The Greek-American Community may have entered ia new era, however, the inertia of the past continues to haunt it as it begins its new journey. Last month, Chicago’s historic Holy Trinity Church was sold at an auction, while yet another Greek-American day school in New York closed its doors. You can’t blame Archbishop Elpidophoros, who took over just two short months ago, for these developments, however, from here on in, his handling of these issues and actions to help recover what was lost will be inextricably connected to his ministry and legacy.
The closure of the Holy Cross Day School in Whitestone was not unexpected. The school was barely making it by, and local administrators seemed to lack the knowhow or ability to save it. As reported by TNH, last spring, the parish communities of Whitestone and Astoria had struck a deal to save the school, however, following protests from a neighboring community with a day school of its own, the former Archbishop allowed his Chancellor to quash the inter-community collaboration and the Holy Cross School was left to its fate – just like all the other day schools that closed down over the past fifteen years.
Considering that the fact that the same Chancellor who presided over almost all of these closures without batting an eyelash remains in his post and that the new priest set to be transferred to the parish in question played a leading role in the closure of a neighboring parish’s day school without having remedied the problems or overseen the reopening of that institution during his near decade of service, there doesn’t seem to be any particular reason to be optimistic. If the Archdiocese doesn’t take a personal interest in reopening the Whitestone day school by issuing a clear mandate and leading an effort to institute a viable operational model, the danger of this institution remaining permanently closed (this time, not in a neighborhood with changing demographics, but instead at a center of Hellenism!) is very real.
Arguments suggesting that there are too many competing Greek day schools concentrated in the wider area neutralizing each other aren’t supported by the numbers. The Greek-American Community of New York City has already lost over 50 percent of its schools, which were overflowing with students not too long ago. How is it possible that the remaining handful of Greek schools – whose students range from a few dozen to, at best, a few hundred – can possibly meet the needs of the myriads of Greek-Americans living in the local area?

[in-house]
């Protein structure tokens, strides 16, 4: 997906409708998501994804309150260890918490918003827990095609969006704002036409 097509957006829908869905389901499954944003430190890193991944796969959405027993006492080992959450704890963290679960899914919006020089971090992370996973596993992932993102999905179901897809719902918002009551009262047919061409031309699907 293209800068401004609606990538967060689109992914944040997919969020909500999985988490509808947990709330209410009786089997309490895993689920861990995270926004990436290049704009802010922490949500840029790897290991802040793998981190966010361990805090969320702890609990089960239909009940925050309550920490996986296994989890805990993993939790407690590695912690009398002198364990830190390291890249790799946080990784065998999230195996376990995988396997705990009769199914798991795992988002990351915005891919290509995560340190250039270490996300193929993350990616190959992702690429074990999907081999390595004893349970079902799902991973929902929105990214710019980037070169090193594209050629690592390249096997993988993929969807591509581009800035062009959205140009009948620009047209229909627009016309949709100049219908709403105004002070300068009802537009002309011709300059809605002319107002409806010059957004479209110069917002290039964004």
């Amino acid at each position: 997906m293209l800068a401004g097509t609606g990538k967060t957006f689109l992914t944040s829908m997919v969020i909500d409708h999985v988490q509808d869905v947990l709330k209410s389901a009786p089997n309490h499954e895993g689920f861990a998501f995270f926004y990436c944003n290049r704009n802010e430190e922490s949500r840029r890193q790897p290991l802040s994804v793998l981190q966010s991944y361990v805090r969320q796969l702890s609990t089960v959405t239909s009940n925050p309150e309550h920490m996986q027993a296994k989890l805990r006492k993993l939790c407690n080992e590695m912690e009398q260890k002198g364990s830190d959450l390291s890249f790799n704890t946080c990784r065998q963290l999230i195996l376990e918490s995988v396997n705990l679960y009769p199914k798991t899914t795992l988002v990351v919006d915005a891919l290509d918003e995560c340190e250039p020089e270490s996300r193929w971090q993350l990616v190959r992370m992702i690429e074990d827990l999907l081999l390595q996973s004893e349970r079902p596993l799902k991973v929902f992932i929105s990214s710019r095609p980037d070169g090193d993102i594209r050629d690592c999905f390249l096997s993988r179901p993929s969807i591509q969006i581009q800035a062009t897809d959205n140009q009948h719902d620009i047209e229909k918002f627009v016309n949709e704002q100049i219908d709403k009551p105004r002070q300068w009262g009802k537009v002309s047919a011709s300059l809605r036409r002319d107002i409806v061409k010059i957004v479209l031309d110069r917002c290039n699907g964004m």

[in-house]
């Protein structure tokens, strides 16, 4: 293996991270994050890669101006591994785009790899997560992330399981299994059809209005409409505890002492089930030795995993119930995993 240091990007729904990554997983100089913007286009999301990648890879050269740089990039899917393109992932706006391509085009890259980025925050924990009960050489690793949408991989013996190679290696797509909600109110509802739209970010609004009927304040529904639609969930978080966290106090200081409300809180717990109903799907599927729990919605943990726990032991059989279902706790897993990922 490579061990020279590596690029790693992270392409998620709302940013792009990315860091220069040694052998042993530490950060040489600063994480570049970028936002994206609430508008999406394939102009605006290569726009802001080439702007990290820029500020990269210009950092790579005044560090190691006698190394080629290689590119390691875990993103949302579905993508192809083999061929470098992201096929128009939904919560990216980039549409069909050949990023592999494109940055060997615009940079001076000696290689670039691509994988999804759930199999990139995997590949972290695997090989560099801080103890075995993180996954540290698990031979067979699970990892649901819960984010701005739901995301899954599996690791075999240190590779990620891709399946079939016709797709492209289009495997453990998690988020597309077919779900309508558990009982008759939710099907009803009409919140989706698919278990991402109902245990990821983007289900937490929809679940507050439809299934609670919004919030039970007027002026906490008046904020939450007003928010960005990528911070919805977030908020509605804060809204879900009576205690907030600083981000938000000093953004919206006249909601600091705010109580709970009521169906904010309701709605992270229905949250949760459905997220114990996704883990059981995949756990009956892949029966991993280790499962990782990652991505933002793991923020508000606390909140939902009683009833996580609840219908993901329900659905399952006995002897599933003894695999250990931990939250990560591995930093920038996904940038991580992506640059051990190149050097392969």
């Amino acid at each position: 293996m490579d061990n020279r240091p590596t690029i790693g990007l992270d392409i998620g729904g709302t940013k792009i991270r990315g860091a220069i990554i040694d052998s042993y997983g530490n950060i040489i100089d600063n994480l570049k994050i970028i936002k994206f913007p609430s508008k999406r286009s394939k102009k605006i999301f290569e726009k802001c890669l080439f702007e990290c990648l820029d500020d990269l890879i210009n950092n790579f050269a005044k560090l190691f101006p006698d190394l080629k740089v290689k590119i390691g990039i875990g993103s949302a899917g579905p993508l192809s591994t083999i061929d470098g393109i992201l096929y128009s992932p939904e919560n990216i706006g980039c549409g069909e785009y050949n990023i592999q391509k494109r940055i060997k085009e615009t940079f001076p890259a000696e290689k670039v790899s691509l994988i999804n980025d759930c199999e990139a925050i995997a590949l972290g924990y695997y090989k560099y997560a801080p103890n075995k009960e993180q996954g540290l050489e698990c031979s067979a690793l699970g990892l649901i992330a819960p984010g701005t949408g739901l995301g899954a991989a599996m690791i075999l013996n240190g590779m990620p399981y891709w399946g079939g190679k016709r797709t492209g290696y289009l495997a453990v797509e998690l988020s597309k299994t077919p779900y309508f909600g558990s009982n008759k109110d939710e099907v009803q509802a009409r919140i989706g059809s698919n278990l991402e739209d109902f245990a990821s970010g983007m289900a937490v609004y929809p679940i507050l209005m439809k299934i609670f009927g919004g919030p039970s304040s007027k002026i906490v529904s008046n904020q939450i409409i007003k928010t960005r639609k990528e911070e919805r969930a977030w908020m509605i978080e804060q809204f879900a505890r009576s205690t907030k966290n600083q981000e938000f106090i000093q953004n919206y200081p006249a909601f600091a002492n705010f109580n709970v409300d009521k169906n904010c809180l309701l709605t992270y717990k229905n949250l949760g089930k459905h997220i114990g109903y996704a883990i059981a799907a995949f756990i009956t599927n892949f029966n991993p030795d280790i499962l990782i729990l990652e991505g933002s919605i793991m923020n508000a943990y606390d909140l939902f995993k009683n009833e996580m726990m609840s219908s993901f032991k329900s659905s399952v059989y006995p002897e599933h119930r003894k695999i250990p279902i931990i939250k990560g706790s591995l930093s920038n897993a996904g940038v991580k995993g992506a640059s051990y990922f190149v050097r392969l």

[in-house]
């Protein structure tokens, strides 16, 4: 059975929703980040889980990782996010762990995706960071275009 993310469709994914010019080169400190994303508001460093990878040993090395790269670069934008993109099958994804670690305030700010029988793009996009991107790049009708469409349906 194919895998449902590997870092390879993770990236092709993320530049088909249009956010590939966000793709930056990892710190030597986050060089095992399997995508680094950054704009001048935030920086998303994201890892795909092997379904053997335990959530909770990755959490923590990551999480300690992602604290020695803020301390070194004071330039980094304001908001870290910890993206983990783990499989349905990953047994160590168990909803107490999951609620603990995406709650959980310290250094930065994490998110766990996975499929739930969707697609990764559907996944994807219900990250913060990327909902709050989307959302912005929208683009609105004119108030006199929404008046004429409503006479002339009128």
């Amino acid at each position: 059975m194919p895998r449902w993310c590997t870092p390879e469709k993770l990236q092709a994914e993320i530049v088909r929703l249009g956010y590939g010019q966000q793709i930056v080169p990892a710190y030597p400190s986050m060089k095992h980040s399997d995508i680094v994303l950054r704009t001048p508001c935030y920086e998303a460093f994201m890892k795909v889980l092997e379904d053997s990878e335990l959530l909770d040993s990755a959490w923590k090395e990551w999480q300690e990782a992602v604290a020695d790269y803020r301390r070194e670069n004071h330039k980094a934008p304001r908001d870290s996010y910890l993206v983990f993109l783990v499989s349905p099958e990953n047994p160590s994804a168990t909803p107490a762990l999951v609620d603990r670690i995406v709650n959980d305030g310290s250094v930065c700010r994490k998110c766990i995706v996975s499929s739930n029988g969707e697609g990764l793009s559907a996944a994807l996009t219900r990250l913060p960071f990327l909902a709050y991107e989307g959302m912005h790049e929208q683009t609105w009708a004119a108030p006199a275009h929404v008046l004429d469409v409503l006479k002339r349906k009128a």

Either the numbers are off (which is hard to believe, based on the generally dynamic presence of Hellenism in NYC) or there is a serious problem with the organization/business model of our schools, the quality of the education being provided, or the price of tuition. In all likelihood, the latter set of factors are the cause for low registrations – something which the Archdiocese, Greek government agencies, and local stakeholders have been turning a blind eye to for decades now.
The falling dominoes of school closures has a wider impact, and is now starting to affect churches, because, at least traditionally, each institution supported the other. Last month, the Holy Trinity parish in Chicago, which was founded in 1897, was auctioned off for $2.5 million. The poor Greek migrants who founded this community 123 years ago have given way to well-to-do Greek-Americans, many of whom hold a prominent place in Chicago’s financial and social circles and bear the title of Archon of the Ecumenical Patriarchate. Many are now left wondering why these successful entrepreneurs, together with the local Church and other community institutions, allowed the first ever Greek Orthodox church in the Midwest to go broke and be sold off.
This unfortunate development represents a lowlight in the ministry of Metropolitan Nathanael of Chicago, who assumed duties just 18 months ago and has been confronted with empty coffers and the administrative mistakes of his predecessor. Nevertheless, in his recent interview with TNH, the 41-year-old metropolitan failed to persuade that he exhausted all available resources in what many call the Archdiocese’s largest and wealthiest Metropolis to secure the necessary funds to keep the community’s property from heading to the auction block.
For example, instead of wasting time on encyclicals thrusting himself into the affairs of other Churches (Cyprus) and criticizing statements by Metropolitan Neophytos of Morphou – while indirectly pointing out the ‘errors’ of great saints of the Church (sic) – he could have spearheaded a Metropolis-wide fundraising campaign to save the Holy Trinity Community. Unless Hellenism at-large has major misconceptions about the strength and financial wherewithal of the Hellenic Diaspora of the U.S., securing $2.5 million doesn’t seem like such an impossible task for the local Church and Community.
Both in matters of education, as well as general administrative issues, the consequences of years of indifference and unwillingness to face the problems plaguing the organized community have now come to a head. All eyes are now on the actions and intervention of the new leadership, which promise to be of decisive importance for the future of Hellenism in America.
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